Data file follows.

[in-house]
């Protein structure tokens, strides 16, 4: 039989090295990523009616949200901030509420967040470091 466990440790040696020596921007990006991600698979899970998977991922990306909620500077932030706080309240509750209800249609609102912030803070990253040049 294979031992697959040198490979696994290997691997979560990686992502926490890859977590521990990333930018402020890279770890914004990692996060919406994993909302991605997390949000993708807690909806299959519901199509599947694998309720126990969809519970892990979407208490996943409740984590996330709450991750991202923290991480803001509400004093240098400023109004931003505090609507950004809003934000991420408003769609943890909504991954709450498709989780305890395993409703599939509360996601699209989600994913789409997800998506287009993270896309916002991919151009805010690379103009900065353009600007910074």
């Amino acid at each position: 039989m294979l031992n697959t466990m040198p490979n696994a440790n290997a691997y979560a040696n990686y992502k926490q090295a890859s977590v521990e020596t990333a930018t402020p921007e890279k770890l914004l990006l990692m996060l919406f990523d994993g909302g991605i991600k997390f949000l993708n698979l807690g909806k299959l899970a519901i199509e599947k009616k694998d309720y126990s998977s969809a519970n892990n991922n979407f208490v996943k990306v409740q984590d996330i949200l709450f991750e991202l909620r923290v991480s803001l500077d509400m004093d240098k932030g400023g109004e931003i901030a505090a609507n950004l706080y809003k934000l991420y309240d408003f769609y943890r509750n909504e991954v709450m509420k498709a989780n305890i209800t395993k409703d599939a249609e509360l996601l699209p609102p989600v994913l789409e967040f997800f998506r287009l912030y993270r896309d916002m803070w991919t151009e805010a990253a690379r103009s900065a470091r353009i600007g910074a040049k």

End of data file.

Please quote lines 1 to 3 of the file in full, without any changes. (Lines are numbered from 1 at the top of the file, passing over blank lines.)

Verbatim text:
[in-house]
């Protein structure tokens, strides 16, 4: 039989090295990523009616949200901030509420967040470091 466990440790040696020596921007990006991600698979899970998977991922990306909620500077932030706080309240509750209800249609609102912030803070990253040049 294979031992697959040198490979696994290997691997979560990686992502926490890859977590521990990333930018402020890279770890914004990692996060919406994993909302991605997390949000993708807690909806299959519901199509599947694998309720126990969809519970892990979407208490996943409740984590996330709450991750991202923290991480803001509400004093240098400023109004931003505090609507950004809003934000991420408003769609943890909504991954709450498709989780305890395993409703599939509360996601699209989600994913789409997800998506287009993270896309916002991919151009805010690379103009900065353009600007910074």
């Amino acid at each position: 039989m294979l031992n697959t466990m040198p490979n696994a440790n290997a691997y979560a040696n990686y992502k926490q090295a890859s977590v521990e020596t990333a930018t402020p921007e890279k770890l914004l990006l990692m996060l919406f990523d994993g909302g991605i991600k997390f949000l993708n698979l807690g909806k299959l899970a519901i199509e599947k009616k694998d309720y126990s998977s969809a519970n892990n991922n979407f208490v996943k990306v409740q984590d996330i949200l709450f991750e991202l909620r923290v991480s803001l500077d509400m004093d240098k932030g400023g109004e931003i901030a505090a609507n950004l706080y809003k934000l991420y309240d408003f769609y943890r509750n909504e991954v709450m509420k498709a989780n305890i209800t395993k409703d599939a249609e509360l996601l699209p609102p989600v994913l789409e967040f997800f998506r287009l912030y993270r896309d916002m803070w991919t151009e805010a990253a690379r103009s900065a470091r353009i600007g910074a040049k």